Local residents have reported seeing dozens of dead seabirds washed up on Hastings beach last Thursday and over the weekend.
The birds are thought to be cormorants or guillemots.
Local man Garry Jenner said: “There were up to 40 birds on the beach on Friday morning.”
It is believed that the appearance of the dead birds is a natural phenomena as a results of birds perishing in storms out to sea.
In 2015 our sister paper the Eastbourne Herald reported on an incident of dead guillemots being washed up at Seaford and Newhaven.
Trevor Weeks, of East Sussex Wildlife Rescue and Ambulance Service, said at the time: “Seabird wrecks is the term used when multiple dead and emaciated birds wash ashore and normally occur after rough weather at sea when flocks of seabirds lose track of the sources of fish they are following.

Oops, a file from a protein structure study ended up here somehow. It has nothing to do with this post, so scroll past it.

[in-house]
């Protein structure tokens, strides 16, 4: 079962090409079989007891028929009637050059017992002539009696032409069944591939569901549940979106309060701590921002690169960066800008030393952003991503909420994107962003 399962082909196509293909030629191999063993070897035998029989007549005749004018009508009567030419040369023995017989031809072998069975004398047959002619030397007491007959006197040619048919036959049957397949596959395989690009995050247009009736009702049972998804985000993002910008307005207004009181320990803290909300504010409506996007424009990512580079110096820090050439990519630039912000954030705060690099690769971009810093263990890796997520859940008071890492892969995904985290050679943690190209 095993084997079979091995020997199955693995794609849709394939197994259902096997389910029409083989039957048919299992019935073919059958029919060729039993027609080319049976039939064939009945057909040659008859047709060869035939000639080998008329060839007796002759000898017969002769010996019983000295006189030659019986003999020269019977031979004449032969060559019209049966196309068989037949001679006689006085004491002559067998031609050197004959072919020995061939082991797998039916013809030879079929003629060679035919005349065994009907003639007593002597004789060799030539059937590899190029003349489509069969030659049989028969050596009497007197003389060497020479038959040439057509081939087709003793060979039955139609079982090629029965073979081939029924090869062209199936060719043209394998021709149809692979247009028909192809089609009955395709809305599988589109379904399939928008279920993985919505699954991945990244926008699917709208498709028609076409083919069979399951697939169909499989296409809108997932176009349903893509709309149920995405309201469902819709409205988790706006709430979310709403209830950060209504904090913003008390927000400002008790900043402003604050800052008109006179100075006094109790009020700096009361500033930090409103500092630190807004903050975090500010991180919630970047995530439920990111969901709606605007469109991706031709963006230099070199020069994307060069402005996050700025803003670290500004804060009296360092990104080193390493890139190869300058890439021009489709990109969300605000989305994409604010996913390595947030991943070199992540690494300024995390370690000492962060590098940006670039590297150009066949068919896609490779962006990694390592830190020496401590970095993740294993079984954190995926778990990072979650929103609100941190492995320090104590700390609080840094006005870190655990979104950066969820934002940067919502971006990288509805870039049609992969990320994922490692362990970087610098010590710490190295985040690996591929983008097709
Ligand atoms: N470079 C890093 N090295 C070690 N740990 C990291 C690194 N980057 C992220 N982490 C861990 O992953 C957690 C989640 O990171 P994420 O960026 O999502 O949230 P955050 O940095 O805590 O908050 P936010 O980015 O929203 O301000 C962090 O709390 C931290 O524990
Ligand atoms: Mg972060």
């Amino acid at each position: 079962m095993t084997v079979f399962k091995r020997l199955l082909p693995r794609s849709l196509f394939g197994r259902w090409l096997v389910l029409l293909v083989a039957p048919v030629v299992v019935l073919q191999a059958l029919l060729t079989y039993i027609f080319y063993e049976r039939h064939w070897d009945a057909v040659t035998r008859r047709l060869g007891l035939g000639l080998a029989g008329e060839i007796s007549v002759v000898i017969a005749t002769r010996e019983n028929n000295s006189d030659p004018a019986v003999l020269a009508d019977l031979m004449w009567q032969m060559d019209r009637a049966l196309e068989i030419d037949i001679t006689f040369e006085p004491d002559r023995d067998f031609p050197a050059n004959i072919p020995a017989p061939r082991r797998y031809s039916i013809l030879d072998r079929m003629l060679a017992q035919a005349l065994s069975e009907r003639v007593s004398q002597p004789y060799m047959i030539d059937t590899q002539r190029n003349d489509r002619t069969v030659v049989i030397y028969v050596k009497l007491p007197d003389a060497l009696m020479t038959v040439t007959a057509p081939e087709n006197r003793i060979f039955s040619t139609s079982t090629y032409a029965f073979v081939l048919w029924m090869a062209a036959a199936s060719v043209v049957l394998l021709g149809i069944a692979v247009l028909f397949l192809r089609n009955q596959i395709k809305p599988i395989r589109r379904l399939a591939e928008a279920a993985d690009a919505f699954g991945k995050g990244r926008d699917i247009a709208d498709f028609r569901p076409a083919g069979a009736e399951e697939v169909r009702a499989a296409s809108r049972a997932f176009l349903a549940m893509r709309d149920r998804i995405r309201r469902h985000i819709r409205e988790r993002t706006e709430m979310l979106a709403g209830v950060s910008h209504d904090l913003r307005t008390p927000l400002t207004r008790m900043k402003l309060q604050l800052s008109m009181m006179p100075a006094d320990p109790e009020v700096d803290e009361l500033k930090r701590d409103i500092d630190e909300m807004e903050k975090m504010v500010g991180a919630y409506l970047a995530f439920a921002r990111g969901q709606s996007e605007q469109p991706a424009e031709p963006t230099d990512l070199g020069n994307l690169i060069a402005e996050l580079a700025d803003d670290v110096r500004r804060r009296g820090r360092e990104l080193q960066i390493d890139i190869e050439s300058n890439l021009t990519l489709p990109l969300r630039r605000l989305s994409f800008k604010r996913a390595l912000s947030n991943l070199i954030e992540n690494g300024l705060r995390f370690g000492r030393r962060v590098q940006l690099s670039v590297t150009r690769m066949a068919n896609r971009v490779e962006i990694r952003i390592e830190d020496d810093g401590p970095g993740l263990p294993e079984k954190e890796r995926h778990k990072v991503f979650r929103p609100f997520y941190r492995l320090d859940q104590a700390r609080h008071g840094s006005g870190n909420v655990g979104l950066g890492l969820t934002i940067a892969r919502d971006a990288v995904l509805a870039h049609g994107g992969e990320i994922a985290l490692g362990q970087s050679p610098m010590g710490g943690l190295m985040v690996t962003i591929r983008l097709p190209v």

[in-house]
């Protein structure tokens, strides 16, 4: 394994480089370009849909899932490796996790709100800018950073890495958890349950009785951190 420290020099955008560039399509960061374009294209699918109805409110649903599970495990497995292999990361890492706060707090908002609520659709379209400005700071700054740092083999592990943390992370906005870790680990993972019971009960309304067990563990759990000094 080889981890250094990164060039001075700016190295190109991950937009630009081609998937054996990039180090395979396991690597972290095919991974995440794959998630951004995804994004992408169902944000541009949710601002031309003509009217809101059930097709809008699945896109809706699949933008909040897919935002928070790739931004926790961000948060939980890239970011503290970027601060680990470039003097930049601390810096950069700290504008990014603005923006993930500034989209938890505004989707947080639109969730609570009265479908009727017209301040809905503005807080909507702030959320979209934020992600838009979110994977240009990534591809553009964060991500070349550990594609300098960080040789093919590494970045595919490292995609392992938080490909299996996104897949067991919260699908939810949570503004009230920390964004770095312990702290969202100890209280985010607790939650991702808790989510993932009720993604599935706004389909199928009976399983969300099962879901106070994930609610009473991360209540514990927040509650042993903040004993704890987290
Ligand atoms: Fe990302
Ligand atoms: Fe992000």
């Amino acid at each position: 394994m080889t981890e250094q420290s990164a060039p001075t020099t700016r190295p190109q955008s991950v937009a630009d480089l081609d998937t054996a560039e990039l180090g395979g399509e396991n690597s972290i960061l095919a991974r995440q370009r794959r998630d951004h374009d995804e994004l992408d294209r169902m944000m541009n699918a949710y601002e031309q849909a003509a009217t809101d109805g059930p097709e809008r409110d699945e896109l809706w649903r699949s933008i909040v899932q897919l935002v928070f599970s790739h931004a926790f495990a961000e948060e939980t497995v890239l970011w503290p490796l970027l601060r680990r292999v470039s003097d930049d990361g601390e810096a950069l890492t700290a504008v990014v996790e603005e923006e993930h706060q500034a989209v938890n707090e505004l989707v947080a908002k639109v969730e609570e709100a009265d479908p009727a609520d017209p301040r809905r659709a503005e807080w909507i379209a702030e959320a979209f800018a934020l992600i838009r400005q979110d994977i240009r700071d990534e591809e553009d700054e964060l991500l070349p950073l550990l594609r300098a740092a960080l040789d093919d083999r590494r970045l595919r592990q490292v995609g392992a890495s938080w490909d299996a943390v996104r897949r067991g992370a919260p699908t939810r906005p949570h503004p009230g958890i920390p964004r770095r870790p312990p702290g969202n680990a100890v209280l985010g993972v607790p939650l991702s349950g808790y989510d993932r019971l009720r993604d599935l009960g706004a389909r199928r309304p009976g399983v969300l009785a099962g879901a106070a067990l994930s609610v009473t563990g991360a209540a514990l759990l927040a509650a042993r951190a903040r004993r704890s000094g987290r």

“The numbers seen on the Sussex coast are fairly low compared to incidents which have occurred over the past decade on the eastern coast where there have been a number of incidents where hundreds of birds have washed ashore dead.”
Jess Price, Conservation Officer at the Sussex Wildlife Trust, said: “Storms at sea can often result in dead birds being washed ashore with the tide.
“During the big winter storms in December 2013/January 2104 we received reports of razorbills, guillemots and starlings washed ashore along the Sussex coast.”
Pictured is a guillemot in flight.